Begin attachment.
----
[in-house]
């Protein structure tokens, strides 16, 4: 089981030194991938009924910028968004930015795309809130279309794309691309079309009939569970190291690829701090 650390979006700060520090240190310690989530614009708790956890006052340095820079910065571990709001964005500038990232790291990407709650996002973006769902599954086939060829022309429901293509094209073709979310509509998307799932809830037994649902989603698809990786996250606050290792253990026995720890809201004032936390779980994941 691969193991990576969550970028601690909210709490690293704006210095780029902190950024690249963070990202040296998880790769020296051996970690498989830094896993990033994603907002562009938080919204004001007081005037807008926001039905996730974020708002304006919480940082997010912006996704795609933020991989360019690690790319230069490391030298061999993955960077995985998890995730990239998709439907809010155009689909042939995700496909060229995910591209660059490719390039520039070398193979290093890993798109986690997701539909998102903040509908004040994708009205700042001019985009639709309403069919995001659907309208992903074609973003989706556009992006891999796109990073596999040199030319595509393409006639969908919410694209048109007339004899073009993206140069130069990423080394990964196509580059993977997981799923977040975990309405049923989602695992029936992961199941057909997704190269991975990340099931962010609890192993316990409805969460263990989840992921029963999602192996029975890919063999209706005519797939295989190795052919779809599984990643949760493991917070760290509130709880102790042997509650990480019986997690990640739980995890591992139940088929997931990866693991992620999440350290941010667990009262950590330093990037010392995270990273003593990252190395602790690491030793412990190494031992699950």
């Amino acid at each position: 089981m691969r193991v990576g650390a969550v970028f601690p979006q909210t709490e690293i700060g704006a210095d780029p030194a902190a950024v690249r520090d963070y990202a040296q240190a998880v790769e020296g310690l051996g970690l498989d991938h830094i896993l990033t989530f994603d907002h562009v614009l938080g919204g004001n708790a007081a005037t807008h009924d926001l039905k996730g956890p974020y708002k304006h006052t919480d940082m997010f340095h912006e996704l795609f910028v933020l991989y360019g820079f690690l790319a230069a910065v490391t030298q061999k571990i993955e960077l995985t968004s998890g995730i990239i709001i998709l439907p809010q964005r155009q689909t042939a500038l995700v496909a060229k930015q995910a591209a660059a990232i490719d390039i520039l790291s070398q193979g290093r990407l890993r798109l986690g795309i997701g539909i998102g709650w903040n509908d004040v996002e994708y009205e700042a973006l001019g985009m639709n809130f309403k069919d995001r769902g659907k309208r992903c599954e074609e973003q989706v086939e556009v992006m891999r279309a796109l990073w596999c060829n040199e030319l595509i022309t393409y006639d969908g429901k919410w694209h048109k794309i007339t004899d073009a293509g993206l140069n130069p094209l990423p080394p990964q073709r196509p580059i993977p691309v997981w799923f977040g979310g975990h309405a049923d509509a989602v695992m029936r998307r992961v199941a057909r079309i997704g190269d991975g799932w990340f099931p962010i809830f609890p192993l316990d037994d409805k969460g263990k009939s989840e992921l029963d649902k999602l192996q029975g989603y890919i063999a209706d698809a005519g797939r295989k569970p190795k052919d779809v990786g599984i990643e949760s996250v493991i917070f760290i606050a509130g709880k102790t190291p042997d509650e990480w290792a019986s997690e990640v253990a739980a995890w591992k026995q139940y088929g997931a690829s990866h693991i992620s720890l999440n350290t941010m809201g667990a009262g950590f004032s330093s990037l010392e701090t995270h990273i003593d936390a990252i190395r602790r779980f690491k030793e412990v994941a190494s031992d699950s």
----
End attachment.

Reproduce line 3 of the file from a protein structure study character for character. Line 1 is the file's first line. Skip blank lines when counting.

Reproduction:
């Amino acid at each position: 089981m691969r193991v990576g650390a969550v970028f601690p979006q909210t709490e690293i700060g704006a210095d780029p030194a902190a950024v690249r520090d963070y990202a040296q240190a998880v790769e020296g310690l051996g970690l498989d991938h830094i896993l990033t989530f994603d907002h562009v614009l938080g919204g004001n708790a007081a005037t807008h009924d926001l039905k996730g956890p974020y708002k304006h006052t919480d940082m997010f340095h912006e996704l795609f910028v933020l991989y360019g820079f690690l790319a230069a910065v490391t030298q061999k571990i993955e960077l995985t968004s998890g995730i990239i709001i998709l439907p809010q964005r155009q689909t042939a500038l995700v496909a060229k930015q995910a591209a660059a990232i490719d390039i520039l790291s070398q193979g290093r990407l890993r798109l986690g795309i997701g539909i998102g709650w903040n509908d004040v996002e994708y009205e700042a973006l001019g985009m639709n809130f309403k069919d995001r769902g659907k309208r992903c599954e074609e973003q989706v086939e556009v992006m891999r279309a796109l990073w596999c060829n040199e030319l595509i022309t393409y006639d969908g429901k919410w694209h048109k794309i007339t004899d073009a293509g993206l140069n130069p094209l990423p080394p990964q073709r196509p580059i993977p691309v997981w799923f977040g979310g975990h309405a049923d509509a989602v695992m029936r998307r992961v199941a057909r079309i997704g190269d991975g799932w990340f099931p962010i809830f609890p192993l316990d037994d409805k969460g263990k009939s989840e992921l029963d649902k999602l192996q029975g989603y890919i063999a209706d698809a005519g797939r295989k569970p190795k052919d779809v990786g599984i990643e949760s996250v493991i917070f760290i606050a509130g709880k102790t190291p042997d509650e990480w290792a019986s997690e990640v253990a739980a995890w591992k026995q139940y088929g997931a690829s990866h693991i992620s720890l999440n350290t941010m809201g667990a009262g950590f004032s330093s990037l010392e701090t995270h990273i003593d936390a990252i190395r602790r779980f690491k030793e412990v994941a190494s031992d699950s």